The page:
Judgment at Tweet Speed

Human beings are designed to form quick opinions about each other. Yet no one can deny that the Internet is to judgment what wood is to fire–if the wood was soaked in jet fuel.

There is nothing new or surprising about how folks judge people they’ve never met. We evaluate people all the time based on looks alone. We deduce personality through the tone a person uses when telling stories. Even a joke can shape our thoughts about what somebody must be like to interact with in person.

Yet the Internet has turned snap judgments into nanosnap judgments. Today, people can form more opinions more quickly about more things than ever before. And the annoying thing is that once the Internet has labeled someone, it’s damn near impossible to get it to change its minds. Heaping judgment on someone is easier than one-click ordering on Amazon.

But it shouldn’t be.

I think when people are getting their Internet rage on, they tend to forget that human beings are complex. Just because someone expresses an opinion you disagree with, or posts a photo you find distasteful, shouldn’t automatically make them your mortal enemy for all eternity.

I have a number of friends (mostly conservative ones, but liberals cross my line as well) who post awful things on Facebook. Yet I feel no need to unfriend them for expressing their opinion. If I do anything, I (politely) attack the opinion. I call the opinion bad or shortsighted, not the person who formed it.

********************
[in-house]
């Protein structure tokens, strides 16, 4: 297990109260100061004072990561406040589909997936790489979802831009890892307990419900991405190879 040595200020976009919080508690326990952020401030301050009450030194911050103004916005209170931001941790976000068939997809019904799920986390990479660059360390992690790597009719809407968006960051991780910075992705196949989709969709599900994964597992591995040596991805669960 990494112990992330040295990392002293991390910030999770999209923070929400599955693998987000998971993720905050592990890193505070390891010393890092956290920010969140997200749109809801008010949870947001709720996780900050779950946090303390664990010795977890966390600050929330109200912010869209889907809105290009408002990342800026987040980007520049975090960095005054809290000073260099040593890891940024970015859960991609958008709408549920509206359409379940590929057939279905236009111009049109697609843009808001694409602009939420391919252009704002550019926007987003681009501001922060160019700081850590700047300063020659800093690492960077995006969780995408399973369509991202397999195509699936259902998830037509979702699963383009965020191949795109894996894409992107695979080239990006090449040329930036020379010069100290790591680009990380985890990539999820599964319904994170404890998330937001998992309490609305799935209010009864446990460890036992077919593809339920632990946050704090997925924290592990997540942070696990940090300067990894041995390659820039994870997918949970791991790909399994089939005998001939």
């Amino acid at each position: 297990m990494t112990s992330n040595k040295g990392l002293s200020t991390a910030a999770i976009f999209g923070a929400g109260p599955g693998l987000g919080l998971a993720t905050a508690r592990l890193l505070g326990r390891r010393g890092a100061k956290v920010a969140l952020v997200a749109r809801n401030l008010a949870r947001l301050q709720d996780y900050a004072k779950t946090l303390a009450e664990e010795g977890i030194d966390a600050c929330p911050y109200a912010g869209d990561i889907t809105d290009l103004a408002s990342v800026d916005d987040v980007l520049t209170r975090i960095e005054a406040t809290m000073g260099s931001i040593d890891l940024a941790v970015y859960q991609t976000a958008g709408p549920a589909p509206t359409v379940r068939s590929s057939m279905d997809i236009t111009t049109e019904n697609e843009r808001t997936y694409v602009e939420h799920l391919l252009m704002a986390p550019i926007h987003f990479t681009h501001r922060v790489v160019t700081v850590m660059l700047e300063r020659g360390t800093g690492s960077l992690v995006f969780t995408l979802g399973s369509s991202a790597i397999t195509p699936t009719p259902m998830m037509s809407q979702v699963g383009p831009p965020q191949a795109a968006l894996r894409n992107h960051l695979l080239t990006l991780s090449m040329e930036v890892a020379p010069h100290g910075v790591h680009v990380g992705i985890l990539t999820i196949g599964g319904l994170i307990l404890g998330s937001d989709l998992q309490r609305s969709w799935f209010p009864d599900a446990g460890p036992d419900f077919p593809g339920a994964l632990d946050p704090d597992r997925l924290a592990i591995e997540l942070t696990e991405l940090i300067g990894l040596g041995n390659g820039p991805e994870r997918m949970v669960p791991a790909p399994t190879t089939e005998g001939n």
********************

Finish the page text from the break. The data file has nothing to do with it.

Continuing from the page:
Why? Truly horrible people inflict misery on others because they derive some benefit from it. Contempt should be reserved for them, and if folks were willing to invest more than 10 seconds into evaluating people, I think they’d find that truly horrible people are rarer than the Internet leads them to believe.

We all have people in our lives who are seeking a version of peace that we don’t like through means we believe are backwards and unacceptable. A reasonable person, in my opinion, doesn’t pile hate on others because they don’t see eye to eye on education, abortion, immigration, economics, or even fashion.

That doesn’t mean we shouldn’t get into epic verbal sparring matches. Ill-formed opinions should be challenged. But after it’s all over, people should be able to chat about their kids or the latest issue of X-men as if the blood, sweat, and tears leftover from the battle didn’t exist.

Next time you see someone being torn apart by the Internet, don’t reach for the jet fuel right away. Keep the cap on. Think for a minute, think real hard about whether that person truly deserves it. Then post.

One comment

  1. […] point of yesterday’s post was that judgment should be hard. Sticking a label on someone should be thought through, preferably […]

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